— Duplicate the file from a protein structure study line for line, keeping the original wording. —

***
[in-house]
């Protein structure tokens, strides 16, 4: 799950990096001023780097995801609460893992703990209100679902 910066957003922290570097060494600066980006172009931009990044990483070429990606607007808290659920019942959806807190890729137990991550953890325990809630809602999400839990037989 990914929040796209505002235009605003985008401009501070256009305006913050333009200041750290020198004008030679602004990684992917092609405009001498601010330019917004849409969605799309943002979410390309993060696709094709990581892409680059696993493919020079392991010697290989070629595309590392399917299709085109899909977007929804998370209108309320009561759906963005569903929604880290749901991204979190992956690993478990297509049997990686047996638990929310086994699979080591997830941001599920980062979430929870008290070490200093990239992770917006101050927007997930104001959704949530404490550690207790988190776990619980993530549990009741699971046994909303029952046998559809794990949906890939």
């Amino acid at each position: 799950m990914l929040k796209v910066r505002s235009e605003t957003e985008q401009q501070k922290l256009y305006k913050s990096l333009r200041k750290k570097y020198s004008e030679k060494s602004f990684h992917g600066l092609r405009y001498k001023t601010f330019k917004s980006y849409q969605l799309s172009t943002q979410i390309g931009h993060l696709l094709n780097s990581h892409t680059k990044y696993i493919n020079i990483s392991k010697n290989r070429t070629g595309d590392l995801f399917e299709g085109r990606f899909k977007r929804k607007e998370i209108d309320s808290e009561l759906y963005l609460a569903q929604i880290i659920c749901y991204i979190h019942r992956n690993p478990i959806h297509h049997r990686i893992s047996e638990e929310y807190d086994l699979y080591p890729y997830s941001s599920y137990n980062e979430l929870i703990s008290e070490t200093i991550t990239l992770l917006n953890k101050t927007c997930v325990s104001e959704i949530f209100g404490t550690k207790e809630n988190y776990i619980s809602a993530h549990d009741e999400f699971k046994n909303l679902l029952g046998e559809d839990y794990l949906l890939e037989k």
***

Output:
[in-house]
């Protein structure tokens, strides 16, 4: 799950990096001023780097995801609460893992703990209100679902 910066957003922290570097060494600066980006172009931009990044990483070429990606607007808290659920019942959806807190890729137990991550953890325990809630809602999400839990037989 990914929040796209505002235009605003985008401009501070256009305006913050333009200041750290020198004008030679602004990684992917092609405009001498601010330019917004849409969605799309943002979410390309993060696709094709990581892409680059696993493919020079392991010697290989070629595309590392399917299709085109899909977007929804998370209108309320009561759906963005569903929604880290749901991204979190992956690993478990297509049997990686047996638990929310086994699979080591997830941001599920980062979430929870008290070490200093990239992770917006101050927007997930104001959704949530404490550690207790988190776990619980993530549990009741699971046994909303029952046998559809794990949906890939």
């Amino acid at each position: 799950m990914l929040k796209v910066r505002s235009e605003t957003e985008q401009q501070k922290l256009y305006k913050s990096l333009r200041k750290k570097y020198s004008e030679k060494s602004f990684h992917g600066l092609r405009y001498k001023t601010f330019k917004s980006y849409q969605l799309s172009t943002q979410i390309g931009h993060l696709l094709n780097s990581h892409t680059k990044y696993i493919n020079i990483s392991k010697n290989r070429t070629g595309d590392l995801f399917e299709g085109r990606f899909k977007r929804k607007e998370i209108d309320s808290e009561l759906y963005l609460a569903q929604i880290i659920c749901y991204i979190h019942r992956n690993p478990i959806h297509h049997r990686i893992s047996e638990e929310y807190d086994l699979y080591p890729y997830s941001s599920y137990n980062e979430l929870i703990s008290e070490t200093i991550t990239l992770l917006n953890k101050t927007c997930v325990s104001e959704i949530f209100g404490t550690k207790e809630n988190y776990i619980s809602a993530h549990d009741e999400f699971k046994n909303l679902l029952g046998e559809d839990y794990l949906l890939e037989k």